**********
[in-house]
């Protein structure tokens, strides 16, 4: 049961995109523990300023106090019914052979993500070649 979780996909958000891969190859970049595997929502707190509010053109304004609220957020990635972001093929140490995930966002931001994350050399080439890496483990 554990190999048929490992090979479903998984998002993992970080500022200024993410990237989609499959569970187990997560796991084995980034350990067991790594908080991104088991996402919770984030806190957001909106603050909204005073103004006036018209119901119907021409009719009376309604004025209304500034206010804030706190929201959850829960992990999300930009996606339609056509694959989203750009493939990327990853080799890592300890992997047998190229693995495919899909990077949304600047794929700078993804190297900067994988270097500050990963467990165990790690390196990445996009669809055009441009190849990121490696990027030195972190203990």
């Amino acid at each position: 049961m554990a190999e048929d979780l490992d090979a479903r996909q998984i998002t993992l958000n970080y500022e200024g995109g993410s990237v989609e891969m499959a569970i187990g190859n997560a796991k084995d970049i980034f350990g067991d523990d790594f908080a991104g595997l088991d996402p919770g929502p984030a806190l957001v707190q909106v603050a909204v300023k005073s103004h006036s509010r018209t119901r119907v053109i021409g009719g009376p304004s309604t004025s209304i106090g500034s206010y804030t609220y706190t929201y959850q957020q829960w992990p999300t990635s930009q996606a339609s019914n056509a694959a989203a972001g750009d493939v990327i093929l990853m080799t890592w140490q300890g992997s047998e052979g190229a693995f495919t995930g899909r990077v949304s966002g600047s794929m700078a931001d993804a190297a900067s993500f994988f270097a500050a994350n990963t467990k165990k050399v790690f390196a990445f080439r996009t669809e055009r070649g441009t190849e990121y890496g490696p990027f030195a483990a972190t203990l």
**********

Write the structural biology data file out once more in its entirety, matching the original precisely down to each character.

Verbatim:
[in-house]
């Protein structure tokens, strides 16, 4: 049961995109523990300023106090019914052979993500070649 979780996909958000891969190859970049595997929502707190509010053109304004609220957020990635972001093929140490995930966002931001994350050399080439890496483990 554990190999048929490992090979479903998984998002993992970080500022200024993410990237989609499959569970187990997560796991084995980034350990067991790594908080991104088991996402919770984030806190957001909106603050909204005073103004006036018209119901119907021409009719009376309604004025209304500034206010804030706190929201959850829960992990999300930009996606339609056509694959989203750009493939990327990853080799890592300890992997047998190229693995495919899909990077949304600047794929700078993804190297900067994988270097500050990963467990165990790690390196990445996009669809055009441009190849990121490696990027030195972190203990």
């Amino acid at each position: 049961m554990a190999e048929d979780l490992d090979a479903r996909q998984i998002t993992l958000n970080y500022e200024g995109g993410s990237v989609e891969m499959a569970i187990g190859n997560a796991k084995d970049i980034f350990g067991d523990d790594f908080a991104g595997l088991d996402p919770g929502p984030a806190l957001v707190q909106v603050a909204v300023k005073s103004h006036s509010r018209t119901r119907v053109i021409g009719g009376p304004s309604t004025s209304i106090g500034s206010y804030t609220y706190t929201y959850q957020q829960w992990p999300t990635s930009q996606a339609s019914n056509a694959a989203a972001g750009d493939v990327i093929l990853m080799t890592w140490q300890g992997s047998e052979g190229a693995f495919t995930g899909r990077v949304s966002g600047s794929m700078a931001d993804a190297a900067s993500f994988f270097a500050a994350n990963t467990k165990k050399v790690f390196a990445f080439r996009t669809e055009r070649g441009t190849e990121y890496g490696p990027f030195a483990a972190t203990l």